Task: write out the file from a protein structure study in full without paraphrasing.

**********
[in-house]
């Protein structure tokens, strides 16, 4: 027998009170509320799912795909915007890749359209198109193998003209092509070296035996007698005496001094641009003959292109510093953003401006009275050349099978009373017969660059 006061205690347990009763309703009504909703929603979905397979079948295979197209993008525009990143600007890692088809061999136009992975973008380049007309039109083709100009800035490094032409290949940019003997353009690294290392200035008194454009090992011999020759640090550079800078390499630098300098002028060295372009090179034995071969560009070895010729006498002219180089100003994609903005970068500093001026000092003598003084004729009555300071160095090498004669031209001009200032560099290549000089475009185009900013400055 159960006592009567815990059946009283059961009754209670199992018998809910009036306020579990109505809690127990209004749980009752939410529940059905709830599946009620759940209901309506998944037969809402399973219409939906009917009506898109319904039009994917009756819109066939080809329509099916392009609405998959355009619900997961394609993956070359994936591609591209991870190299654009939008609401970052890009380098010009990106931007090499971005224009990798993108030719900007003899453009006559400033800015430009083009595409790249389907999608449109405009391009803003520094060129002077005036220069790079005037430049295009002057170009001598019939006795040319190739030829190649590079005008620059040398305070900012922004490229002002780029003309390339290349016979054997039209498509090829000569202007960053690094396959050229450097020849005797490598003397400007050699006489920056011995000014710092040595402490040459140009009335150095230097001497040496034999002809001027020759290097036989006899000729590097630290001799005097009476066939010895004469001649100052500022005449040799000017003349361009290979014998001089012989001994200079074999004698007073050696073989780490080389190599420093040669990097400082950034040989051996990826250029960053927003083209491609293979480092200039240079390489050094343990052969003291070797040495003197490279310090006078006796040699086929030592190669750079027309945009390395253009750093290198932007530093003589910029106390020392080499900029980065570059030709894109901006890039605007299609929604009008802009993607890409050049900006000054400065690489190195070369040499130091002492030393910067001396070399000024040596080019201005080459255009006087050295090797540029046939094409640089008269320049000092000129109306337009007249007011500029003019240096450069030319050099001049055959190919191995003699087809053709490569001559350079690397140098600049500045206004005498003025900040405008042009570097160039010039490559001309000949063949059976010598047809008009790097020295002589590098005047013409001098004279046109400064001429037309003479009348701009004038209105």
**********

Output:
[in-house]
């Protein structure tokens, strides 16, 4: 027998009170509320799912795909915007890749359209198109193998003209092509070296035996007698005496001094641009003959292109510093953003401006009275050349099978009373017969660059 006061205690347990009763309703009504909703929603979905397979079948295979197209993008525009990143600007890692088809061999136009992975973008380049007309039109083709100009800035490094032409290949940019003997353009690294290392200035008194454009090992011999020759640090550079800078390499630098300098002028060295372009090179034995071969560009070895010729006498002219180089100003994609903005970068500093001026000092003598003084004729009555300071160095090498004669031209001009200032560099290549000089475009185009900013400055 159960006592009567815990059946009283059961009754209670199992018998809910009036306020579990109505809690127990209004749980009752939410529940059905709830599946009620759940209901309506998944037969809402399973219409939906009917009506898109319904039009994917009756819109066939080809329509099916392009609405998959355009619900997961394609993956070359994936591609591209991870190299654009939008609401970052890009380098010009990106931007090499971005224009990798993108030719900007003899453009006559400033800015430009083009595409790249389907999608449109405009391009803003520094060129002077005036220069790079005037430049295009002057170009001598019939006795040319190739030829190649590079005008620059040398305070900012922004490229002002780029003309390339290349016979054997039209498509090829000569202007960053690094396959050229450097020849005797490598003397400007050699006489920056011995000014710092040595402490040459140009009335150095230097001497040496034999002809001027020759290097036989006899000729590097630290001799005097009476066939010895004469001649100052500022005449040799000017003349361009290979014998001089012989001994200079074999004698007073050696073989780490080389190599420093040669990097400082950034040989051996990826250029960053927003083209491609293979480092200039240079390489050094343990052969003291070797040495003197490279310090006078006796040699086929030592190669750079027309945009390395253009750093290198932007530093003589910029106390020392080499900029980065570059030709894109901006890039605007299609929604009008802009993607890409050049900006000054400065690489190195070369040499130091002492030393910067001396070399000024040596080019201005080459255009006087050295090797540029046939094409640089008269320049000092000129109306337009007249007011500029003019240096450069030319050099001049055959190919191995003699087809053709490569001559350079690397140098600049500045206004005498003025900040405008042009570097160039010039490559001309000949063949059976010598047809008009790097020295002589590098005047013409001098004279046109400064001429037309003479009348701009004038209105």